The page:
Disney’s Ishin-Den-Shin technology transmits sound through a kinesthetic contact

Disney makes the touches sound with the new technology, Ishin-Den-Shin, which is translated from Japanese as “what the mind thinks, the heart transmits.” The innovation allows to transmit a sound from a body of one person to the ear of another one—through a physical contact, not in a traditional, “mouth-to-ear” way.

The organic speaker technology, developed by Disney Research in Pittsburgh, takes telepathy into the physical world. The installation that makes the magic possible includes the Shure 55 microphone, connected to a computer’s sound card, that can record sounds while the speaker is holding it. The audio is then transformed into a signal, and this audio wave “lives” in the speaker’s body. It can be transmitted to the other person by touching his or her ear with a finger. The recipient and no one else will hear the message which is whispered through the physical contact. See the technology in action below.

“The microphone is recording as soon as a sound of amplitude higher than a set threshold is sensed. The computer then creates a loop with the recording that is sent back to an amplification driver [that] converts the recorded sound signal into a high voltage, low current (<300 Vpp, <50 uA) inaudible signal,” explains Disney Research on the project’s page. “When holding the microphone, the visitor comes in contact with the inaudible, high voltage, low power version of the recorded sound. This creates a modulated electrostatic filed around the visitors’ skin. When touching another person’s ear, this modulated electrostatic field creates a very small vibration of the ear lobe. As a result, both the finger and the ear together form a speaker  that makes the signal audible for the person touched.”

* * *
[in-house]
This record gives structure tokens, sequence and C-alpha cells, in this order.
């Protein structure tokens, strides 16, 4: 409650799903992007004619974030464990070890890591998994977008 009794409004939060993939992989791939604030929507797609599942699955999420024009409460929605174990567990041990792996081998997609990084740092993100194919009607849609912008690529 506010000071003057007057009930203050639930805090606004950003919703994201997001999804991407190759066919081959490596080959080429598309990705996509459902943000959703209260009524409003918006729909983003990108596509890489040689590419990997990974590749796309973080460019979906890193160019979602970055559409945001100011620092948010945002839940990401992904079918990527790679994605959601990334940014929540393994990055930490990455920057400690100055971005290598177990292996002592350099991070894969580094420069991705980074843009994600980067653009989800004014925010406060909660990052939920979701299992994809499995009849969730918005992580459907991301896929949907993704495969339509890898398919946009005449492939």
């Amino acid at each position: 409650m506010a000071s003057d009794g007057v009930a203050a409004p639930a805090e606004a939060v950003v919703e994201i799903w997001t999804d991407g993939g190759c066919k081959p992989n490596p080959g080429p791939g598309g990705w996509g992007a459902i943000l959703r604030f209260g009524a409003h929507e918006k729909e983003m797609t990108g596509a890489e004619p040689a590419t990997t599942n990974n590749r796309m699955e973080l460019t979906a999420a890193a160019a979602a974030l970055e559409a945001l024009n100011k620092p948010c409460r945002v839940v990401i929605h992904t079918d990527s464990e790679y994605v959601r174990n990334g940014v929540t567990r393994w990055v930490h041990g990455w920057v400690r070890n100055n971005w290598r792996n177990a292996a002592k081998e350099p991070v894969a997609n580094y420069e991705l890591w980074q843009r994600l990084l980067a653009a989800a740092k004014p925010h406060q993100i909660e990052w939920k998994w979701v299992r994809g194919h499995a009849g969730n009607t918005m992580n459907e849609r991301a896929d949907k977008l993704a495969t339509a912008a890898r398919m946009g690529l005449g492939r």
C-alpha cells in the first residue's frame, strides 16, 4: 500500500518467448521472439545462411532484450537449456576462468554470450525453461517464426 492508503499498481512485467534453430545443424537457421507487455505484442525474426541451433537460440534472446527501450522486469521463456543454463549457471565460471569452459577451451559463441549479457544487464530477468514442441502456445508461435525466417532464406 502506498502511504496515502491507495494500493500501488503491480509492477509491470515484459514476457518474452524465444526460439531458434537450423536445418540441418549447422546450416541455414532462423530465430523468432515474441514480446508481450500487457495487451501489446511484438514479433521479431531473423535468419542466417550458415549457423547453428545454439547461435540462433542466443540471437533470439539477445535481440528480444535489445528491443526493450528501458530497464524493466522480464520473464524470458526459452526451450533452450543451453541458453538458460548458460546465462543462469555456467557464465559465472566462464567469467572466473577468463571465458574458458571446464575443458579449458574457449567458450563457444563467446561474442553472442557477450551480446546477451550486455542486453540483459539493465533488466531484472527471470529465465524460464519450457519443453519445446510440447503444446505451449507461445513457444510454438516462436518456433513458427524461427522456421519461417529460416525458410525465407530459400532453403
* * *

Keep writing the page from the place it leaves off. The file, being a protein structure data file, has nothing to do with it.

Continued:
So far, Disney hasn’t commented on how it’s going to integrate the new technology into its products.